My colleague, Mr Jean Mischo, spoke some very kind words about the diplomatic cooperation between our two countries. I should like to thank him for what he said. We have always regarded it as an honour and a privilege to be able to assist Luxembourg in the diplomatic field and we will continue to regard it as such. This unique form of diplomatic cooperation reflects the close ties and complete trust between our two countries. As your Foreign Minister, Mr Jacques Poos, recently said this cooperation could serve as an example for other EU Member States that feel the need to pool diplomatic resources. Indeed, we face an increasingly complex world composed of an increasing number of countries. No doubt, most EU countries are experiencing the strain this imposes on their scarce diplomatic resources.
There is one area where the cooperation between our two countries could be enhanced even further. As Mr Mischo mentioned, we provide some practical assistance during the Luxembourg Presidency of the EU. The Presidencies of Luxembourg and The Netherlands always follow each other. And this is not only the case in the uropean Union, but also in the Western European Union. Would it not be logical to try to dovetail our Presidencies more closely? Continuity from one Presidency to the other is very important. Building on our tradition of diplomatic cooperation, we could thus provide greater continuity, to the benefit of the Union as a whole.
As regards the substance of foreign policy, much of what Mr Mischo said corresponds to the views of The Netherlands. This cannot come as a surprise. For instance, one of the points Mr Mischo made was that small countries have a special interest in promoting the rule of law at international level. This is indeed a fundamental point of Dutch foreign policy as well. Large countries have other ways of protecting their interests which the smaller ones do not have. Your Prime Minister, Mr Jacques Santer, once described The Netherlands as the biggest and Luxembourg as the smallest of the small countries. So essentially, in this respect, we are in the same boat.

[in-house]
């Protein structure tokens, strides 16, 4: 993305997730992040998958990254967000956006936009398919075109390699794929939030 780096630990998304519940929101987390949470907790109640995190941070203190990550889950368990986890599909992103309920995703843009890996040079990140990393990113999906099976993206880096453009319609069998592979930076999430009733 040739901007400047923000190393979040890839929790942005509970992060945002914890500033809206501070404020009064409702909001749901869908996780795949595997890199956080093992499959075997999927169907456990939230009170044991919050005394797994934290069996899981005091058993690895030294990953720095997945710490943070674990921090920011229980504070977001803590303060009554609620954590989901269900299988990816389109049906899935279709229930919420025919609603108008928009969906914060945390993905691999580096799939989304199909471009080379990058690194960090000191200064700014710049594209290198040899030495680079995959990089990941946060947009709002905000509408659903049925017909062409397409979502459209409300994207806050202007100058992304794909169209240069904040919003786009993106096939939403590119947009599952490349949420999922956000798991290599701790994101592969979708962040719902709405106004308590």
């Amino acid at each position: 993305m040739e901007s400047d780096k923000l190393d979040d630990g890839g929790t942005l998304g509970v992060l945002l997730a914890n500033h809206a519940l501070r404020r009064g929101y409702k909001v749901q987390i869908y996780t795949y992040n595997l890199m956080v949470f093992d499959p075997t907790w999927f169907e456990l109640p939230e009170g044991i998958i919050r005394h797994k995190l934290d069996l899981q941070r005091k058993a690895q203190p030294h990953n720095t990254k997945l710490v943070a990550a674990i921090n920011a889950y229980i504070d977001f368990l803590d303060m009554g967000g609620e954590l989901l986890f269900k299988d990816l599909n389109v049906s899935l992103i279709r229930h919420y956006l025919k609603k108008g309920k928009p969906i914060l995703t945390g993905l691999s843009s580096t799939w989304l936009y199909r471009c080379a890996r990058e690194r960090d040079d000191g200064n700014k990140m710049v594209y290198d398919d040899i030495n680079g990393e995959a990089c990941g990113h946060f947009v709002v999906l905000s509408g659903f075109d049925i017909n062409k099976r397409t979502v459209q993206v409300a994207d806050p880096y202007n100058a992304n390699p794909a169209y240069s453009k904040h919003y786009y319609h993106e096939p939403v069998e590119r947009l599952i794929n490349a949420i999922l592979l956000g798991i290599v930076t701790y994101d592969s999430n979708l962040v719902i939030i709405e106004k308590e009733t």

Clearly, world-wide rule of law is not something we will bring about tomorrow or the day after tomorrow. But for small countries a well-regulated and well-structured international environment is indeed of vital importance. This applies at global level and even more so at regional level. Multilateral institutions such as the EU, NATO and the Council of Europe are basic elements of the well-structured and stable environment we seek. As founding members of these institutions, our two countries have a role to play in maintaining and enhancing their solidity and cohesion. Not only for our own sake, but also because these institutions are essential instruments to help stabilize the situation in Central and Eastern Europe. And I think I can say that our two countries are in full agreement on the vital importance of this stabilizing task with regard to the Eastern part of our continent.
I stress the element of solidity' in relation to our multilateral institutions, because the shock-waves which went through Europe in 1989 have affected many existing political constructions, not only in the East but also in the West. We can no longer presume that Western cohesion is as automatic as before.
The confrontation between the two blocs promoted the emergence of integrating structures on the Western side across the Atlantic Ocean and within Western Europe. We all knew that, without a common enemy', life would be more difficult for NATO. But I believe that most of us underestimated the extent to which the European integration process was also fostered by the division of our continent.